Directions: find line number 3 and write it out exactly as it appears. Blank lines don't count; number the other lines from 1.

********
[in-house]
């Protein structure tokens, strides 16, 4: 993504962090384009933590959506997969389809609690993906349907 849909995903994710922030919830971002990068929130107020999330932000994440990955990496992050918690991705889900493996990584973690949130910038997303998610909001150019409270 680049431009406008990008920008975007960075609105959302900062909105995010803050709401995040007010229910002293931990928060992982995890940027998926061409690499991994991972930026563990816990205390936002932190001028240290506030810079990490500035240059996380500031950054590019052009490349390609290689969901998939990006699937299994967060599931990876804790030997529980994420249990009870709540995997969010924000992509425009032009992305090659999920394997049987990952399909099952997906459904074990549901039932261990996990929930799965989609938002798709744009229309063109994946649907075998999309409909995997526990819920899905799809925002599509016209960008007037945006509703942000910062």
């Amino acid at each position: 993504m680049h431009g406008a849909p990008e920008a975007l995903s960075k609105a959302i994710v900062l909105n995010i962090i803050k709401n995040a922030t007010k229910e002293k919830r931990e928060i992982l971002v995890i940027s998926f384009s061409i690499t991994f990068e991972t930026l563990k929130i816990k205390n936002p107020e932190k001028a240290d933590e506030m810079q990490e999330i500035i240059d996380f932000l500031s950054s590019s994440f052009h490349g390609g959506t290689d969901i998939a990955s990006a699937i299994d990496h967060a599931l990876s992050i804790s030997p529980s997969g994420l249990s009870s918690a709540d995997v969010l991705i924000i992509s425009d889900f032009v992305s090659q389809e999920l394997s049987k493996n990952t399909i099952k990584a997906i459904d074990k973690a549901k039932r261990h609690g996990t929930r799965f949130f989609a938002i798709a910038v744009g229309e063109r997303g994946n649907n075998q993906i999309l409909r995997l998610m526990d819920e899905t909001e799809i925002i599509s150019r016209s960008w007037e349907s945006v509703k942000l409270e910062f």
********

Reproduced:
């Amino acid at each position: 993504m680049h431009g406008a849909p990008e920008a975007l995903s960075k609105a959302i994710v900062l909105n995010i962090i803050k709401n995040a922030t007010k229910e002293k919830r931990e928060i992982l971002v995890i940027s998926f384009s061409i690499t991994f990068e991972t930026l563990k929130i816990k205390n936002p107020e932190k001028a240290d933590e506030m810079q990490e999330i500035i240059d996380f932000l500031s950054s590019s994440f052009h490349g390609g959506t290689d969901i998939a990955s990006a699937i299994d990496h967060a599931l990876s992050i804790s030997p529980s997969g994420l249990s009870s918690a709540d995997v969010l991705i924000i992509s425009d889900f032009v992305s090659q389809e999920l394997s049987k493996n990952t399909i099952k990584a997906i459904d074990k973690a549901k039932r261990h609690g996990t929930r799965f949130f989609a938002i798709a910038v744009g229309e063109r997303g994946n649907n075998q993906i999309l409909r995997l998610m526990d819920e899905t909001e799809i925002i599509s150019r016209s960008w007037e349907s945006v509703k942000l409270e910062f």